|Lauret Savoy, photo by Kris Bergbom|
Lauret Savoy is the author of the new book Trace: Memory, History, Race, and the American Landscape; her other books include The Colors of Nature and Bedrock. Her work has appeared in a variety of publications including The Georgia Review and Gettysburg Review. She is a professor of environmental studies and geology at Mount Holyoke College.
Q: How did you come up with the idea for this book, and for its title?
A: Tracing memory has threaded my life and work: unearthing what is buried, trying to re-member—that is, piece back together—what is fragmented, shattered, eroded.
I write in Trace that sand and stone are Earth’s memory, and that each of us is also a landscape inscribed by memory. The paths of my ancestors—free and enslaved Africans, colonists from Europe, and peoples indigenous to this land—converge in me.
Yet while I can track the continent’s deep past from rocks and fossils, my own familial origins have lain largely eroded and lost to me. I came to understand that to live in this country is to be marked by the presence of the past. Residues of this nation’s still unfolding history include silence and displacement repeated across generations.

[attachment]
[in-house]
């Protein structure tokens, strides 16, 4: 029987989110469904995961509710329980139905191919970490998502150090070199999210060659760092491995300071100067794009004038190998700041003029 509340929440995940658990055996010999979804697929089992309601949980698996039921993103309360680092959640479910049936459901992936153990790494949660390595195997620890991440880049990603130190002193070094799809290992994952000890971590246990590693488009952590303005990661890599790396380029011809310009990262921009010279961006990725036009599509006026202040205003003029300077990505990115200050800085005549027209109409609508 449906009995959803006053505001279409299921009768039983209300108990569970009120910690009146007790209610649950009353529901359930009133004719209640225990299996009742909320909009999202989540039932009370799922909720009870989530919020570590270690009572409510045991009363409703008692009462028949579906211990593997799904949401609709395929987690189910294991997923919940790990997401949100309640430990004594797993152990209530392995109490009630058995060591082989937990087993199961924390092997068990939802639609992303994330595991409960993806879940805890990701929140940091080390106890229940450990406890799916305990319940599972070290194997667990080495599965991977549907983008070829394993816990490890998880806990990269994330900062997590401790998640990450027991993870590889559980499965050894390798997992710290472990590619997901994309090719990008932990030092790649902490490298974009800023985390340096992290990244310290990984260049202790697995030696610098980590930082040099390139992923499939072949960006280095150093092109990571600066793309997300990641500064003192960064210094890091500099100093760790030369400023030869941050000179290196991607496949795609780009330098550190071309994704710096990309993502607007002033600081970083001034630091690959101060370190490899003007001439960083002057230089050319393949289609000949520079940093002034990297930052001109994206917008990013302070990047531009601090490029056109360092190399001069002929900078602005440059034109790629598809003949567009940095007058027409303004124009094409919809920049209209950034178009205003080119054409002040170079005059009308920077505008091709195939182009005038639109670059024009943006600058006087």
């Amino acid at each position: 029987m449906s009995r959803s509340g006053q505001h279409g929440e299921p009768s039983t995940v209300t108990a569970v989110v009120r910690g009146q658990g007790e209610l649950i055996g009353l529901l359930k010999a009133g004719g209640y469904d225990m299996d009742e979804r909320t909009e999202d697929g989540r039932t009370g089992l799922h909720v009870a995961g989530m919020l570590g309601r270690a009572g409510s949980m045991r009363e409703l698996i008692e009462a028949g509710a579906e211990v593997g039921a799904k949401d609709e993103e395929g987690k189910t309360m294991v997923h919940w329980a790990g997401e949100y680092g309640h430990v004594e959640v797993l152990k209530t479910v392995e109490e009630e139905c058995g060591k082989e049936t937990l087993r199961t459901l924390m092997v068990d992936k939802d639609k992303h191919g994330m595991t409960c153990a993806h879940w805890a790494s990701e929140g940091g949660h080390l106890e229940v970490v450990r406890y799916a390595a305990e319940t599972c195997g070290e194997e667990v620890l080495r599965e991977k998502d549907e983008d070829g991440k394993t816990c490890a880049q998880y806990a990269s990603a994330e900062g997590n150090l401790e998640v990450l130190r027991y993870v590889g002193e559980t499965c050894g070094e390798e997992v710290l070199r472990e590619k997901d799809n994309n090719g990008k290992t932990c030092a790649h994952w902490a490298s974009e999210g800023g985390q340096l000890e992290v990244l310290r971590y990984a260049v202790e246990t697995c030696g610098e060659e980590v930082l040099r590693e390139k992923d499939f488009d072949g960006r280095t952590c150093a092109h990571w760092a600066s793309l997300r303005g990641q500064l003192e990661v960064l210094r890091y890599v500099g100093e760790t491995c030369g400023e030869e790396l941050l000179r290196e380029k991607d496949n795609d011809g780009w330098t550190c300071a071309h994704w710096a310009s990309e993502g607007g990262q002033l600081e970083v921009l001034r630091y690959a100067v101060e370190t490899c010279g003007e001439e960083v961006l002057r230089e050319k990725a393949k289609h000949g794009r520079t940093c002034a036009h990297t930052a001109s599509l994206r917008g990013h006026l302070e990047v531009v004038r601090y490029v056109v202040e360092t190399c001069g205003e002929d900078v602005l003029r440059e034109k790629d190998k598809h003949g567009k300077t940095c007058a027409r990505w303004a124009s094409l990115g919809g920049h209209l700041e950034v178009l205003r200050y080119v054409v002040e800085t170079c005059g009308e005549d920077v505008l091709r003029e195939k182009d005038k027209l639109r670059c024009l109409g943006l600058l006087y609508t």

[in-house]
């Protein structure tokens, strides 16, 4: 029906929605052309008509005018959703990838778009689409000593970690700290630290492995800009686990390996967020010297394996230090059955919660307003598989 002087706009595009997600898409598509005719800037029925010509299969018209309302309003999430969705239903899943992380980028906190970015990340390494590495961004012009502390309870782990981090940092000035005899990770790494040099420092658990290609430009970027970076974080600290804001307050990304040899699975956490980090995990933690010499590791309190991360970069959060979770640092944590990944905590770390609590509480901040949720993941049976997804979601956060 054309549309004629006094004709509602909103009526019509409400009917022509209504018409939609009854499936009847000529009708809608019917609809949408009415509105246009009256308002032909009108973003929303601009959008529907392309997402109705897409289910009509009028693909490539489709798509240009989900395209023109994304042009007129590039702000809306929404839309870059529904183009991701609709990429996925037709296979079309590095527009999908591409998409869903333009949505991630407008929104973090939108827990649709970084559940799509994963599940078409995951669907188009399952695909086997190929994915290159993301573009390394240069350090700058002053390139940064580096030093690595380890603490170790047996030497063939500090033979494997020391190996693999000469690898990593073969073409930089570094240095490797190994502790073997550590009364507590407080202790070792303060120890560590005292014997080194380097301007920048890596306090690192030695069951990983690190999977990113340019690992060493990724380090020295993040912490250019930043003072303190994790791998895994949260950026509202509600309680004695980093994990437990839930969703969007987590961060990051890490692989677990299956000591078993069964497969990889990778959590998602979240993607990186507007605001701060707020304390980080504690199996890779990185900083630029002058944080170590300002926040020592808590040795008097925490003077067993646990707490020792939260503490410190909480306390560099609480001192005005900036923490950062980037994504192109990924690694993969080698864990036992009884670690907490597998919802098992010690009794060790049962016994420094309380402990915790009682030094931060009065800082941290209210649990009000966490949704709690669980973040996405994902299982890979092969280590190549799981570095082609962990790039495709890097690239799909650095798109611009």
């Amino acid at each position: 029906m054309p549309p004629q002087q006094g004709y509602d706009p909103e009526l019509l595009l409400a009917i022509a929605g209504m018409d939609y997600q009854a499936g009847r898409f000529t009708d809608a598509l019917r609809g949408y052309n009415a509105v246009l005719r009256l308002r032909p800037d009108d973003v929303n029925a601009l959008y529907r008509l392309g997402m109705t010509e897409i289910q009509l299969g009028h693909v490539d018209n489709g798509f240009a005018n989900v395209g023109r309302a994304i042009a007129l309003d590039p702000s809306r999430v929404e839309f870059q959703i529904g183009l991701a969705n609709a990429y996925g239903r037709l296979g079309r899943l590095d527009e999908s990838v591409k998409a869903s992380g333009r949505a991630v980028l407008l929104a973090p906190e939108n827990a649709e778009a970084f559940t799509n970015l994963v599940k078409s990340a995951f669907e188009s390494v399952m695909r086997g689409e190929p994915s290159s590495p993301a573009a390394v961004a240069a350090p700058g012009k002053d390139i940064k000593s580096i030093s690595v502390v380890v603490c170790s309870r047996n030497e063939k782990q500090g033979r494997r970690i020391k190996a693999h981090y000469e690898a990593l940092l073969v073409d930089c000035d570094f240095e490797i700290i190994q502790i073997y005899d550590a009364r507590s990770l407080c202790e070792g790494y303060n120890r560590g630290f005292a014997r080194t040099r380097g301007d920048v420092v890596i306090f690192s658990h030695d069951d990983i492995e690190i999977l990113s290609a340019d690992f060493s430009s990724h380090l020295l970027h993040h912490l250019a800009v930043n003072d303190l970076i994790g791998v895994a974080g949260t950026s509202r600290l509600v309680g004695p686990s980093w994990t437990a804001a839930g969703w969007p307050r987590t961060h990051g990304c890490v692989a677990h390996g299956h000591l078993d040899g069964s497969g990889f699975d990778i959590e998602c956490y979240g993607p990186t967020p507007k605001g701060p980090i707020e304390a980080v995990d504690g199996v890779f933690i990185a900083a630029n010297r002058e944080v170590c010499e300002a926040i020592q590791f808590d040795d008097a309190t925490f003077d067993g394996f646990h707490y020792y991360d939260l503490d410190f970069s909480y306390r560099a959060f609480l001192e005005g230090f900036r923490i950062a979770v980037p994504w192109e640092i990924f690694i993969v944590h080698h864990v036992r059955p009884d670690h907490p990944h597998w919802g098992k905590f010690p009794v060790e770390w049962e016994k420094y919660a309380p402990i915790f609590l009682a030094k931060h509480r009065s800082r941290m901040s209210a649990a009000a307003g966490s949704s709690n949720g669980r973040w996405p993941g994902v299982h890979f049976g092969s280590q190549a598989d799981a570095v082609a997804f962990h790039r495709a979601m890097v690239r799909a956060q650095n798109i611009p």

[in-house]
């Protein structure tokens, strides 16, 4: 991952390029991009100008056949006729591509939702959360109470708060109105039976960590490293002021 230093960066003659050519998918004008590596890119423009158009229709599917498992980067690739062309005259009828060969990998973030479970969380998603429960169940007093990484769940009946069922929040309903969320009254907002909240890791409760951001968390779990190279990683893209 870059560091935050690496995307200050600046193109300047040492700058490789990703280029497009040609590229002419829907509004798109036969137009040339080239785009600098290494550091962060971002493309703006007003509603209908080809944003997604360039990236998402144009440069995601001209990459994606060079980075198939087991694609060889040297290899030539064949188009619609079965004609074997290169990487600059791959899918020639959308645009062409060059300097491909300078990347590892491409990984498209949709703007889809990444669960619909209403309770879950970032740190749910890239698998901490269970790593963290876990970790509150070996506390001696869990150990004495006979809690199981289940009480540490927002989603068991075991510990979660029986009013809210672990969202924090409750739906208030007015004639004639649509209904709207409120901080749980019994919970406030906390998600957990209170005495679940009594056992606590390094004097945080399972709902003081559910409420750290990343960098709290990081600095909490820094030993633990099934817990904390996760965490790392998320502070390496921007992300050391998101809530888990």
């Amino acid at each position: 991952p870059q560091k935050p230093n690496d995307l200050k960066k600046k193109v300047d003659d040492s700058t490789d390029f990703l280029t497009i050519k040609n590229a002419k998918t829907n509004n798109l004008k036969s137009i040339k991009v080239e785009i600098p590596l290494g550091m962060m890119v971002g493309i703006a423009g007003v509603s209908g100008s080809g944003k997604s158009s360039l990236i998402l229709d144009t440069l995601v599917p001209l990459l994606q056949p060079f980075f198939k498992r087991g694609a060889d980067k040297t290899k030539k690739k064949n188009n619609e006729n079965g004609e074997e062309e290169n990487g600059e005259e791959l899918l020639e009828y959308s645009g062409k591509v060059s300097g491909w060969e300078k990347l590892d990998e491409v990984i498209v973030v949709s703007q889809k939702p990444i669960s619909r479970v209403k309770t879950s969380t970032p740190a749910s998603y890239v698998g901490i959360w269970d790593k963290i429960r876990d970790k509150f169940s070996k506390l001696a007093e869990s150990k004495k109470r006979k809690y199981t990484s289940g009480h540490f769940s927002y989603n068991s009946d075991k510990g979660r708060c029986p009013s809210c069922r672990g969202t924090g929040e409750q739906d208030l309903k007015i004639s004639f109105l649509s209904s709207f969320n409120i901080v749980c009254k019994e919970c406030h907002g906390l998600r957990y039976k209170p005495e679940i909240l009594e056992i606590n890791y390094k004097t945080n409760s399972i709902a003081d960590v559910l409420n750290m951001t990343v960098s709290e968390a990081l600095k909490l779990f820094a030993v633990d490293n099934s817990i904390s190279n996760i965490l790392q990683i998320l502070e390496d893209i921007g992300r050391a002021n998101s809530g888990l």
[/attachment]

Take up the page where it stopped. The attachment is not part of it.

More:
I needed to find these marks and residues; otherwise, I’d continue to feel the estrangement that has gripped me since childhood.
The title comes from the active search, from the paths of the journeys, and from the tracks or vestiges of what once was. Verb and noun.
Q: You begin the book with a description of your family’s visit to Grand Canyon National Park many years ago. Why did you choose to start the book with that memory?
A: As a seven-year-old I stood with my parents and a dear cousin at Point Sublime, a remote and hard-to-reach promontory on the Grand Canyon’s North Rim. It was an early morning in the journey that seeded all that followed in my life…
Q: In the book, you write that “names are one measure of how one chooses to inhabit the world.” What do many of the names chosen for places in the U.S. say about its history, and how changeable are those names?
A: I like to remember that the continent once wore no names. How it came to bear those we commonly use—New England or Virginia or Oregon or Mississippi or more—is an important aspect of American history.
Far from innocent, naming and mapping were essential to the project of possessing, and creating, a “new” world. Language as well as the land were claimed and reinhabited on maps of European and Euro-American minds. Rather than passive artifacts place-names are living sign-posts to what was important to the namers.
Often missing from popular narratives or public history are stories of origin and meaning of Indigenous names before Europe’s arrival—before being reshaped in the speech and maps of the newcomers… words and phrases were often reshaped by European colonists and Anglo-American settlers with little sense of original context or use…
Also rarely considered are the naming practices of peoples from Africa and Asia—yet “Nigger” once featured in at least two hundred American place-names. It features in many still.